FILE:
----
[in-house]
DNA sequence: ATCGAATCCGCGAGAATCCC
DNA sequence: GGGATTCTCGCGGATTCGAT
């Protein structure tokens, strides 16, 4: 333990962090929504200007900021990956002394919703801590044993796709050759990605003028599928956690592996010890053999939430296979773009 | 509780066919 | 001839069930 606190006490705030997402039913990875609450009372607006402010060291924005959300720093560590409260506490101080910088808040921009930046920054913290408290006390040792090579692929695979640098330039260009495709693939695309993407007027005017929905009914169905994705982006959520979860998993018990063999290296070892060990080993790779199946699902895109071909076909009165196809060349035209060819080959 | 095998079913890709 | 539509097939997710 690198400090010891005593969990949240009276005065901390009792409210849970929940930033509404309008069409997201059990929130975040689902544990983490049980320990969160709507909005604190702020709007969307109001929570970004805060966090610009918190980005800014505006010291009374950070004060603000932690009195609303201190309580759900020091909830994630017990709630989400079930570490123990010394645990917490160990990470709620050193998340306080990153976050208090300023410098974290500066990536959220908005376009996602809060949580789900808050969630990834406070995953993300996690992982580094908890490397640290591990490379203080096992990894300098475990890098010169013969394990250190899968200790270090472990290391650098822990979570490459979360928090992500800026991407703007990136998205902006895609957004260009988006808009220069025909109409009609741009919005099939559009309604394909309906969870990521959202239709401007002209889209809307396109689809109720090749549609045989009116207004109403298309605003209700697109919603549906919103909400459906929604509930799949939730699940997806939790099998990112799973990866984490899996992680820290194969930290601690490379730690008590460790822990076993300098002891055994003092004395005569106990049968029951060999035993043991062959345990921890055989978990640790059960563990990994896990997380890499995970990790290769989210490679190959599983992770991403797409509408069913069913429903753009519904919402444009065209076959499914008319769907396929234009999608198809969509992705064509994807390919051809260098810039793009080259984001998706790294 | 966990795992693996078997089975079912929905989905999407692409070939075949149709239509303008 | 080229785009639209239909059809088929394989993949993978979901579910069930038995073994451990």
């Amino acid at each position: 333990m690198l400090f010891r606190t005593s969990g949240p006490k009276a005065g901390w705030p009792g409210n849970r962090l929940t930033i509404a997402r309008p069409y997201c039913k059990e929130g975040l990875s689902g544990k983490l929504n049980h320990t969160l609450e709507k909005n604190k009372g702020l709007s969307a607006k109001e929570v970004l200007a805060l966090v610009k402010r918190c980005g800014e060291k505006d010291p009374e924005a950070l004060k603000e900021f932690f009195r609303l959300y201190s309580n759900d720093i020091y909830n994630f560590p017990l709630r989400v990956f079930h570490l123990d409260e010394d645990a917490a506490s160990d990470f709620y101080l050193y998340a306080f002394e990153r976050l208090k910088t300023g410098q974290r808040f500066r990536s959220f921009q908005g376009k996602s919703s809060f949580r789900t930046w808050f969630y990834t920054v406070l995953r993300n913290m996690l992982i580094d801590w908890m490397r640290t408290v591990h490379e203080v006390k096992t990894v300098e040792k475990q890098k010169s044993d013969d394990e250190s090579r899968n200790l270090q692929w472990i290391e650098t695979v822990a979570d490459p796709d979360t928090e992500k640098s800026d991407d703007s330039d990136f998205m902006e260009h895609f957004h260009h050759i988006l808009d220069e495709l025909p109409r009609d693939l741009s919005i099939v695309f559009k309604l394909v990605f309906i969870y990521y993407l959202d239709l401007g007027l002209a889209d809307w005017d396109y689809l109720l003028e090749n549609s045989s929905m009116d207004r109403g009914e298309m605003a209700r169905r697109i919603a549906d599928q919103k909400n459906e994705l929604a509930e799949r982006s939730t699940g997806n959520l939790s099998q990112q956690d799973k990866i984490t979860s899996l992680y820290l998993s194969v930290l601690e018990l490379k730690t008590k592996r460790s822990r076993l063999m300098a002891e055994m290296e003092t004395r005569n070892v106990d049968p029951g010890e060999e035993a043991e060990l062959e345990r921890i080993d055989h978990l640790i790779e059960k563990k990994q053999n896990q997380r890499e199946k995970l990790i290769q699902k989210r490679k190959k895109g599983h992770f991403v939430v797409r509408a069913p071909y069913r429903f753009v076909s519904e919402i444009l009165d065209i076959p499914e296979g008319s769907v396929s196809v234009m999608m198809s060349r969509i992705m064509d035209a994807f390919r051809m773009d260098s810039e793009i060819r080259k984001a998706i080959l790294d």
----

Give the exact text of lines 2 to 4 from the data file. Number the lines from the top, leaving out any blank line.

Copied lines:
DNA sequence: ATCGAATCCGCGAGAATCCC
DNA sequence: GGGATTCTCGCGGATTCGAT
């Protein structure tokens, strides 16, 4: 333990962090929504200007900021990956002394919703801590044993796709050759990605003028599928956690592996010890053999939430296979773009 | 509780066919 | 001839069930 606190006490705030997402039913990875609450009372607006402010060291924005959300720093560590409260506490101080910088808040921009930046920054913290408290006390040792090579692929695979640098330039260009495709693939695309993407007027005017929905009914169905994705982006959520979860998993018990063999290296070892060990080993790779199946699902895109071909076909009165196809060349035209060819080959 | 095998079913890709 | 539509097939997710 690198400090010891005593969990949240009276005065901390009792409210849970929940930033509404309008069409997201059990929130975040689902544990983490049980320990969160709507909005604190702020709007969307109001929570970004805060966090610009918190980005800014505006010291009374950070004060603000932690009195609303201190309580759900020091909830994630017990709630989400079930570490123990010394645990917490160990990470709620050193998340306080990153976050208090300023410098974290500066990536959220908005376009996602809060949580789900808050969630990834406070995953993300996690992982580094908890490397640290591990490379203080096992990894300098475990890098010169013969394990250190899968200790270090472990290391650098822990979570490459979360928090992500800026991407703007990136998205902006895609957004260009988006808009220069025909109409009609741009919005099939559009309604394909309906969870990521959202239709401007002209889209809307396109689809109720090749549609045989009116207004109403298309605003209700697109919603549906919103909400459906929604509930799949939730699940997806939790099998990112799973990866984490899996992680820290194969930290601690490379730690008590460790822990076993300098002891055994003092004395005569106990049968029951060999035993043991062959345990921890055989978990640790059960563990990994896990997380890499995970990790290769989210490679190959599983992770991403797409509408069913069913429903753009519904919402444009065209076959499914008319769907396929234009999608198809969509992705064509994807390919051809260098810039793009080259984001998706790294 | 966990795992693996078997089975079912929905989905999407692409070939075949149709239509303008 | 080229785009639209239909059809088929394989993949993978979901579910069930038995073994451990």